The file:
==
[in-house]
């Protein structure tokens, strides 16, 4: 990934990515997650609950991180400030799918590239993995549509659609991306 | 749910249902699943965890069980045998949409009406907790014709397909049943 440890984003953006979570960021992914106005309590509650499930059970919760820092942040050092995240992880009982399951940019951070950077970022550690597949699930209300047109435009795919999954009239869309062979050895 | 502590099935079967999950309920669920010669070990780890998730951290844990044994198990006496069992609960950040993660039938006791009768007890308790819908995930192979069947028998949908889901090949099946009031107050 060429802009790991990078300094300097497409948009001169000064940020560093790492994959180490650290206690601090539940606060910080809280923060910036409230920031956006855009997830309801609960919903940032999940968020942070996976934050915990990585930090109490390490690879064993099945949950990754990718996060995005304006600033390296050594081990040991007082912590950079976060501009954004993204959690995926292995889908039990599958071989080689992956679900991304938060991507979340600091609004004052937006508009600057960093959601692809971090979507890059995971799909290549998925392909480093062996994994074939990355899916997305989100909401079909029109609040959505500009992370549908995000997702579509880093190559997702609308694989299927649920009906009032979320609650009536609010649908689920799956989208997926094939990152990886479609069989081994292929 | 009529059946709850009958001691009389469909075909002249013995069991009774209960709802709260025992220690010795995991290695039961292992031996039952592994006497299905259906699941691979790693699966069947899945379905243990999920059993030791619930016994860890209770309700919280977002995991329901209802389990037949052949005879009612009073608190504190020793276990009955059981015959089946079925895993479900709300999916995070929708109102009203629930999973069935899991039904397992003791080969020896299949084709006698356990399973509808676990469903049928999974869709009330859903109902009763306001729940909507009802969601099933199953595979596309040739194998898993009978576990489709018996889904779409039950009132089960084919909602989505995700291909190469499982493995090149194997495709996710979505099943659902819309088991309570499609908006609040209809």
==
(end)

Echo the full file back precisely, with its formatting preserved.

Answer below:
[in-house]
């Protein structure tokens, strides 16, 4: 990934990515997650609950991180400030799918590239993995549509659609991306 | 749910249902699943965890069980045998949409009406907790014709397909049943 440890984003953006979570960021992914106005309590509650499930059970919760820092942040050092995240992880009982399951940019951070950077970022550690597949699930209300047109435009795919999954009239869309062979050895 | 502590099935079967999950309920669920010669070990780890998730951290844990044994198990006496069992609960950040993660039938006791009768007890308790819908995930192979069947028998949908889901090949099946009031107050 060429802009790991990078300094300097497409948009001169000064940020560093790492994959180490650290206690601090539940606060910080809280923060910036409230920031956006855009997830309801609960919903940032999940968020942070996976934050915990990585930090109490390490690879064993099945949950990754990718996060995005304006600033390296050594081990040991007082912590950079976060501009954004993204959690995926292995889908039990599958071989080689992956679900991304938060991507979340600091609004004052937006508009600057960093959601692809971090979507890059995971799909290549998925392909480093062996994994074939990355899916997305989100909401079909029109609040959505500009992370549908995000997702579509880093190559997702609308694989299927649920009906009032979320609650009536609010649908689920799956989208997926094939990152990886479609069989081994292929 | 009529059946709850009958001691009389469909075909002249013995069991009774209960709802709260025992220690010795995991290695039961292992031996039952592994006497299905259906699941691979790693699966069947899945379905243990999920059993030791619930016994860890209770309700919280977002995991329901209802389990037949052949005879009612009073608190504190020793276990009955059981015959089946079925895993479900709300999916995070929708109102009203629930999973069935899991039904397992003791080969020896299949084709006698356990399973509808676990469903049928999974869709009330859903109902009763306001729940909507009802969601099933199953595979596309040739194998898993009978576990489709018996889904779409039950009132089960084919909602989505995700291909190469499982493995090149194997495709996710979505099943659902819309088991309570499609908006609040209809």